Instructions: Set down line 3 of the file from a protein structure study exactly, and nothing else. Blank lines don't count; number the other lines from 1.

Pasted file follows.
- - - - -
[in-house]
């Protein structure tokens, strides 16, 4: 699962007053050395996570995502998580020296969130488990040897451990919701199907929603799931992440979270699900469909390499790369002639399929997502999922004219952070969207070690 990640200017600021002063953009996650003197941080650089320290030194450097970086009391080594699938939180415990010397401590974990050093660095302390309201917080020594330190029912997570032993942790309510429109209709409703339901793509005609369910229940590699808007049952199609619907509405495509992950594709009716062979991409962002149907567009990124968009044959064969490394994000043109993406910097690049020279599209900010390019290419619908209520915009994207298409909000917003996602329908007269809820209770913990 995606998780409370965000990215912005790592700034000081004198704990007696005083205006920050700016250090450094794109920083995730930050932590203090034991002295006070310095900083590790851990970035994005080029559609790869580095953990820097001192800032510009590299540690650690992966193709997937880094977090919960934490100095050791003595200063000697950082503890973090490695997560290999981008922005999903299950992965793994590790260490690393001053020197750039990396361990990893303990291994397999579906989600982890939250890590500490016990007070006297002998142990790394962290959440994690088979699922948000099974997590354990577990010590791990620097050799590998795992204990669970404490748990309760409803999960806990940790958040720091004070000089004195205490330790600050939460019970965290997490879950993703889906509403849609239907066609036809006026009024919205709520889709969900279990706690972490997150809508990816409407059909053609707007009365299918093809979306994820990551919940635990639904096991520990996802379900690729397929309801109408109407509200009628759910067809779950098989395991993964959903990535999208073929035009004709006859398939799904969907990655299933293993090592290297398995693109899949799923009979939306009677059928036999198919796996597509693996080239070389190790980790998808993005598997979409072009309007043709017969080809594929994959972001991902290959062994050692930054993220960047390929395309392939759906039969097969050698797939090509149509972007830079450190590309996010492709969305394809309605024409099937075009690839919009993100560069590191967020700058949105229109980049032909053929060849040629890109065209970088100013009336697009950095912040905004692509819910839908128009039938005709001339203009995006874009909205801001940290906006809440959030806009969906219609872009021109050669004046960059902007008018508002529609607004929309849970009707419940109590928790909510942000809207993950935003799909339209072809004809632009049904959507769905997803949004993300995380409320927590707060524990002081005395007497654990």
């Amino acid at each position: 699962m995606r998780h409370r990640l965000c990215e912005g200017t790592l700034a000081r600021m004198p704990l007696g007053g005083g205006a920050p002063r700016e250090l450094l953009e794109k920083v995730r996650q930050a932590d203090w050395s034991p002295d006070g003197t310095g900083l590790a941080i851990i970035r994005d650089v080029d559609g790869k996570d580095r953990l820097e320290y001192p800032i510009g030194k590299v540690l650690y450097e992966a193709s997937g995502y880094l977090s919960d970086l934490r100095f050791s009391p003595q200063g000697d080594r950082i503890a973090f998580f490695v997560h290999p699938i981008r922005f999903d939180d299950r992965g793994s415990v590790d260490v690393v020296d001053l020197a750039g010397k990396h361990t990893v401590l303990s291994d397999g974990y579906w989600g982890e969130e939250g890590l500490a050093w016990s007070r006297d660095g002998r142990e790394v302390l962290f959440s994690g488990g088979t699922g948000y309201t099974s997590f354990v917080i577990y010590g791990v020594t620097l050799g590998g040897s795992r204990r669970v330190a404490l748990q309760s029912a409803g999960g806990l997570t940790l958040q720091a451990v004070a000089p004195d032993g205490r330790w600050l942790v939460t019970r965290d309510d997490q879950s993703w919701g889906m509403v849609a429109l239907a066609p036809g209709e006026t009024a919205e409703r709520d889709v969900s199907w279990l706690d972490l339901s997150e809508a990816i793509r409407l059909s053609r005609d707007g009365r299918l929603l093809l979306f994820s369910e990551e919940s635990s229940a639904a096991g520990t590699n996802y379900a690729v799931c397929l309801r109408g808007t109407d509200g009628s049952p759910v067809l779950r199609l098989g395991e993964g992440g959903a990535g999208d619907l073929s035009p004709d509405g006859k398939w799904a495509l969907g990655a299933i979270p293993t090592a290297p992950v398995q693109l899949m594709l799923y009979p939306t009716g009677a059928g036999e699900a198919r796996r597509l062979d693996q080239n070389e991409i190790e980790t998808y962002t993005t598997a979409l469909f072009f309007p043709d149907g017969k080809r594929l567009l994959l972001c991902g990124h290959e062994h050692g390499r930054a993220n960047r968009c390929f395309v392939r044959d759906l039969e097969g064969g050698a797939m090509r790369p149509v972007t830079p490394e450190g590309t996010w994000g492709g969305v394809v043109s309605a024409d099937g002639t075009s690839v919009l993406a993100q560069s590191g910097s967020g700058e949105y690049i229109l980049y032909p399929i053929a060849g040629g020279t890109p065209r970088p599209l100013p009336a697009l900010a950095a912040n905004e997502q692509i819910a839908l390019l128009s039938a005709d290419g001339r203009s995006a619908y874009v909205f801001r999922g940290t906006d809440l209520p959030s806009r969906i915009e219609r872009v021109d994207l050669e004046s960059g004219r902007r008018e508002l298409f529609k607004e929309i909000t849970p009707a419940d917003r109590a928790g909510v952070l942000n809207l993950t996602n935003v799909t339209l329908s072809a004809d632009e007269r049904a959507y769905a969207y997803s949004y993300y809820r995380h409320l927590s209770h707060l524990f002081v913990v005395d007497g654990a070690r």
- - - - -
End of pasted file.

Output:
């Amino acid at each position: 699962m995606r998780h409370r990640l965000c990215e912005g200017t790592l700034a000081r600021m004198p704990l007696g007053g005083g205006a920050p002063r700016e250090l450094l953009e794109k920083v995730r996650q930050a932590d203090w050395s034991p002295d006070g003197t310095g900083l590790a941080i851990i970035r994005d650089v080029d559609g790869k996570d580095r953990l820097e320290y001192p800032i510009g030194k590299v540690l650690y450097e992966a193709s997937g995502y880094l977090s919960d970086l934490r100095f050791s009391p003595q200063g000697d080594r950082i503890a973090f998580f490695v997560h290999p699938i981008r922005f999903d939180d299950r992965g793994s415990v590790d260490v690393v020296d001053l020197a750039g010397k990396h361990t990893v401590l303990s291994d397999g974990y579906w989600g982890e969130e939250g890590l500490a050093w016990s007070r006297d660095g002998r142990e790394v302390l962290f959440s994690g488990g088979t699922g948000y309201t099974s997590f354990v917080i577990y010590g791990v020594t620097l050799g590998g040897s795992r204990r669970v330190a404490l748990q309760s029912a409803g999960g806990l997570t940790l958040q720091a451990v004070a000089p004195d032993g205490r330790w600050l942790v939460t019970r965290d309510d997490q879950s993703w919701g889906m509403v849609a429109l239907a066609p036809g209709e006026t009024a919205e409703r709520d889709v969900s199907w279990l706690d972490l339901s997150e809508a990816i793509r409407l059909s053609r005609d707007g009365r299918l929603l093809l979306f994820s369910e990551e919940s635990s229940a639904a096991g520990t590699n996802y379900a690729v799931c397929l309801r109408g808007t109407d509200g009628s049952p759910v067809l779950r199609l098989g395991e993964g992440g959903a990535g999208d619907l073929s035009p004709d509405g006859k398939w799904a495509l969907g990655a299933i979270p293993t090592a290297p992950v398995q693109l899949m594709l799923y009979p939306t009716g009677a059928g036999e699900a198919r796996r597509l062979d693996q080239n070389e991409i190790e980790t998808y962002t993005t598997a979409l469909f072009f309007p043709d149907g017969k080809r594929l567009l994959l972001c991902g990124h290959e062994h050692g390499r930054a993220n960047r968009c390929f395309v392939r044959d759906l039969e097969g064969g050698a797939m090509r790369p149509v972007t830079p490394e450190g590309t996010w994000g492709g969305v394809v043109s309605a024409d099937g002639t075009s690839v919009l993406a993100q560069s590191g910097s967020g700058e949105y690049i229109l980049y032909p399929i053929a060849g040629g020279t890109p065209r970088p599209l100013p009336a697009l900010a950095a912040n905004e997502q692509i819910a839908l390019l128009s039938a005709d290419g001339r203009s995006a619908y874009v909205f801001r999922g940290t906006d809440l209520p959030s806009r969906i915009e219609r872009v021109d994207l050669e004046s960059g004219r902007r008018e508002l298409f529609k607004e929309i909000t849970p009707a419940d917003r109590a928790g909510v952070l942000n809207l993950t996602n935003v799909t339209l329908s072809a004809d632009e007269r049904a959507y769905a969207y997803s949004y993300y809820r995380h409320l927590s209770h707060l524990f002081v913990v005395d007497g654990a070690r």